Quick Takes: Howard U. President Will Retire, Cheating Scandal at Duke B-School, Evidence Flaws in Lacrosse Case, Judge Rejects Political Bias Suit, Texas Loses Patent Suit, Loan Forgiveness in Missouri, Christian College Allowed to Post Ads

  • H. Patrick Swygert, president of Howard University since 1995, announced Friday that he would retire next year, The Washington Post reported.
  • April 30, 2007
  • H. Patrick Swygert, president of Howard University since 1995, announced Friday that he would retire next year, The Washington Post reported. While Swygert has overseen numerous building projects and a $250 million fund raising campaign, faculty leaders have been pushing for him to leave, criticizing his management style and unmet financial and facility needs.
  • In the biggest cheating scandal ever at Duke University's business school, 34 students are facing penalties for collaborating on exam answers, The News & Observer of Raleigh reported. Nine students face expulsion, while others face a range of penalties, including one-year suspensions from the MBA program.
  • A report released Friday by North Carolina's attorney general detailed the problems with the evidence used last year to indict three Duke University lacrosse players for assaulting a woman hired as a dancer for a party. The attorney general dropped all charges this month -- and the report provides a detailed analysis of the rationale for doing so. Among the problems with the case cited in the report: the statement by the woman who brought the complaint was contradicted by other evidence and she gave inconsistent versions of her story, her credibility would have been suspect because of her "previous encounters with law enforcement," no testimony or physical evidence backed her story, and "credible and verifiable evidence" that the accused could not have participated in the attack at the time it was alleged to have taken place.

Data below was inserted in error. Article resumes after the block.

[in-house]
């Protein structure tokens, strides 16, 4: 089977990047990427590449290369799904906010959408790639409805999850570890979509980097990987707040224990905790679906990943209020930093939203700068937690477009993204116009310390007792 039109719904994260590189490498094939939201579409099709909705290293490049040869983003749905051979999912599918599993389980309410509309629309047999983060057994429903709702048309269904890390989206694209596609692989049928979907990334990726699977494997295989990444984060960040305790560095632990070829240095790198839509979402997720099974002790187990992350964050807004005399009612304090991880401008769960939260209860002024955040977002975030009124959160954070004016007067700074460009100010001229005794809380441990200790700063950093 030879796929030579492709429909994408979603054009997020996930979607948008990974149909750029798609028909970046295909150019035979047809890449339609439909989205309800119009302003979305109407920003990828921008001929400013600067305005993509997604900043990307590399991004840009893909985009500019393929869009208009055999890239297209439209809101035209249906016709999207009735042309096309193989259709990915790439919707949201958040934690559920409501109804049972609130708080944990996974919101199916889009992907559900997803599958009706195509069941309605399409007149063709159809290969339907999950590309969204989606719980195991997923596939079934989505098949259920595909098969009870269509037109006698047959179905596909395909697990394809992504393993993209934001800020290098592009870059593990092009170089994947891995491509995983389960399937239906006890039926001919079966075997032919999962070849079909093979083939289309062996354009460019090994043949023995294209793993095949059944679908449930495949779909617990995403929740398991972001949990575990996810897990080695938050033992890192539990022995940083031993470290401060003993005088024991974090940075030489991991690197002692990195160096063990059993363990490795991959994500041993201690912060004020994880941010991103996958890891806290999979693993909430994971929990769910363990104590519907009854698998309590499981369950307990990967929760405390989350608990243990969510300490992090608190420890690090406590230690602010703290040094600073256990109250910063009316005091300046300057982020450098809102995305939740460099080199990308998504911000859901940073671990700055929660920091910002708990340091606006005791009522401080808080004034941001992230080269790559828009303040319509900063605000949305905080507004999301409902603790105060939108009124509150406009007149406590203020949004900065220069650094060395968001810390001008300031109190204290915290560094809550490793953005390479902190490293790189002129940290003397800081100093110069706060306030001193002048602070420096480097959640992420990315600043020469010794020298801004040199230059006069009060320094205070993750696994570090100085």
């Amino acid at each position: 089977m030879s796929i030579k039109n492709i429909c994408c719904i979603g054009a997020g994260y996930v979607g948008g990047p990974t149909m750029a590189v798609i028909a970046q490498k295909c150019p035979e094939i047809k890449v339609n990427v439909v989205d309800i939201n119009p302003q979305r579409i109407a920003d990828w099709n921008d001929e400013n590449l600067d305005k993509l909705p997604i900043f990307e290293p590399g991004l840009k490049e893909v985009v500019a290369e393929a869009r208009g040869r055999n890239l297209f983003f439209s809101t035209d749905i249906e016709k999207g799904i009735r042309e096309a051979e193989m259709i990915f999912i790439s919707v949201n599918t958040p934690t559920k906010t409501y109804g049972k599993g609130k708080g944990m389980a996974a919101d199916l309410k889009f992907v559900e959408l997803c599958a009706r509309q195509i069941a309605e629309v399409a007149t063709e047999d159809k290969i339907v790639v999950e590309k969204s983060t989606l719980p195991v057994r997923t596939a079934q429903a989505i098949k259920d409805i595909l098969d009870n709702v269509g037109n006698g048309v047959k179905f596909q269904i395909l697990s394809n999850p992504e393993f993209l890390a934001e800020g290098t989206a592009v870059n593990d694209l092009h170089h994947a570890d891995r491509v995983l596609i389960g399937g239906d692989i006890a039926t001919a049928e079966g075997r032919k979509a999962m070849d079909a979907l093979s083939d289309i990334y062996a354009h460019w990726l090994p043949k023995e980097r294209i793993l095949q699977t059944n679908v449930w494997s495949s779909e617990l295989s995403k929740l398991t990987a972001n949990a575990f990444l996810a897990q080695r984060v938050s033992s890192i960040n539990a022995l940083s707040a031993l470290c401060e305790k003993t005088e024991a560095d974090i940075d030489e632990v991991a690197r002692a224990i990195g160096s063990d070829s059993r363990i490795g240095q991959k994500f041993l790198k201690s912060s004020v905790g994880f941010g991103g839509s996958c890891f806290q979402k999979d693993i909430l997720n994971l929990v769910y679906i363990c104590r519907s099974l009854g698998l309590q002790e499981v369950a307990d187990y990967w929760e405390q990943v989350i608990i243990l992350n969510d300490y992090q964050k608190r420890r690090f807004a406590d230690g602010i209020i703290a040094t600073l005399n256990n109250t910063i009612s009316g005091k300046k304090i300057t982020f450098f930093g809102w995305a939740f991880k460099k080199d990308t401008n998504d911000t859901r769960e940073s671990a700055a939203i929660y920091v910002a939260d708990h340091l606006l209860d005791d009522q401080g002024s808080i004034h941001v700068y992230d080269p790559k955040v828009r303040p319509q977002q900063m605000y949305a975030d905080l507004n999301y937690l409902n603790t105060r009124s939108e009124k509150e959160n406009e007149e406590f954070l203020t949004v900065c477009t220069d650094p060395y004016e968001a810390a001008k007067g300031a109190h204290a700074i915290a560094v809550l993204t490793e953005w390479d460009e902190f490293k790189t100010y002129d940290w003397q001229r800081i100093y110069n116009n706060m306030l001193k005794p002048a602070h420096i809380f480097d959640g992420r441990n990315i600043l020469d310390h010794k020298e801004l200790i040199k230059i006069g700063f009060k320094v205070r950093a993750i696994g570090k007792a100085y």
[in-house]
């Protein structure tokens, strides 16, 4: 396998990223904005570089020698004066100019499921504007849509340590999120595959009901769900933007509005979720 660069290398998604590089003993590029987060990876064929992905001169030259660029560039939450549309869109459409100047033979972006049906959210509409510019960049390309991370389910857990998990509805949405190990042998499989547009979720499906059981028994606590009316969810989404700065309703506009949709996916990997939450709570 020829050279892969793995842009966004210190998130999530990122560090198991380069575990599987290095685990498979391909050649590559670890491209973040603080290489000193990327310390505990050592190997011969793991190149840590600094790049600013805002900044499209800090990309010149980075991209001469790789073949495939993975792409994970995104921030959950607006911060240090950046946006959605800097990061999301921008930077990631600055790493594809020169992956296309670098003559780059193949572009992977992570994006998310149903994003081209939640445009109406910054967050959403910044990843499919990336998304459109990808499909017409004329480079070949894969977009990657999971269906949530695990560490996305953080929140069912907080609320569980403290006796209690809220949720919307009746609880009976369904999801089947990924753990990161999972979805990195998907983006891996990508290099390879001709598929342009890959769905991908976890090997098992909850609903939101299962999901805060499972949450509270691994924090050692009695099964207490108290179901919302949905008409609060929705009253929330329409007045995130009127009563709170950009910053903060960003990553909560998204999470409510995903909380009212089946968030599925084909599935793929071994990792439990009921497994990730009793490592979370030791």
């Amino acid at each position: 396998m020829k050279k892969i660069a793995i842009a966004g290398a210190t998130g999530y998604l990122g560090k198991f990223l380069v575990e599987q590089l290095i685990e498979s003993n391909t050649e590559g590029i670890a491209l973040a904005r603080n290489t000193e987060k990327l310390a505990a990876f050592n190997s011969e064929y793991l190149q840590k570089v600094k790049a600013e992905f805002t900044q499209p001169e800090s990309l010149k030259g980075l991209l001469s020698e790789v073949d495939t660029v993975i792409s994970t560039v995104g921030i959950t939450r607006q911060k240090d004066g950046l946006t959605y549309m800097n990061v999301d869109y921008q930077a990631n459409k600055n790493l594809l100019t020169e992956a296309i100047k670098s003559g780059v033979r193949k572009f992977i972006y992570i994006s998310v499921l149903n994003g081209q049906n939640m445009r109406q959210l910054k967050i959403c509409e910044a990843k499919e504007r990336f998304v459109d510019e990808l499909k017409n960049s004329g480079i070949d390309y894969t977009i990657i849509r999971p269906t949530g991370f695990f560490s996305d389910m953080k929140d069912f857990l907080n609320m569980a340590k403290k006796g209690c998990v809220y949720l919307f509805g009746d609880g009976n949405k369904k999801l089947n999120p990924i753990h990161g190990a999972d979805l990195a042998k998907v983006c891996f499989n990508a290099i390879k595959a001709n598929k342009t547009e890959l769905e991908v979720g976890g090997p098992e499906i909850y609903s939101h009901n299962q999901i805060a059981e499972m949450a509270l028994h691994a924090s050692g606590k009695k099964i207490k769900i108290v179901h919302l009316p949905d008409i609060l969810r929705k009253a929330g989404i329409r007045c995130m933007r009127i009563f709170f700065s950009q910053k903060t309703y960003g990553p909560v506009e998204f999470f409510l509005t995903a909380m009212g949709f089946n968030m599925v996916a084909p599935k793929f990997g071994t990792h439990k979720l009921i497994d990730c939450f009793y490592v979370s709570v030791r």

• A federal judge last week dismissed a lawsuit brought by a former graduate student at Temple who alleged that his master's thesis was rejected for political reasons, the Associated Press reported. While the judge had earlier ruled against Temple on the validity of a harassment policy that has since been revised, he didn't find sufficient evidence for the political bias claim to go forward.
  • A federal judge has rejected a patent-infringement suit by the University of Texas System against Motorola over text-messaging technology, Bloomberg reported.
  • The Higher Education Authority of Missouri, known as Mohela, announced last week that it was forgiving $500 in the students loan debts of each of more than 9,300 freshmen in the state who are Pell Grant recipients.
  • Geneva College, a Christian college in Pennsylvania, has won a settlement allowing it to use a state job site to post positions that state the college's religious requirements of employees, the Associated Press reported. The job postings had been rejected on religious discrimination grounds, but the college noted that religious colleges have the right under federal law to consider the faith of employees.
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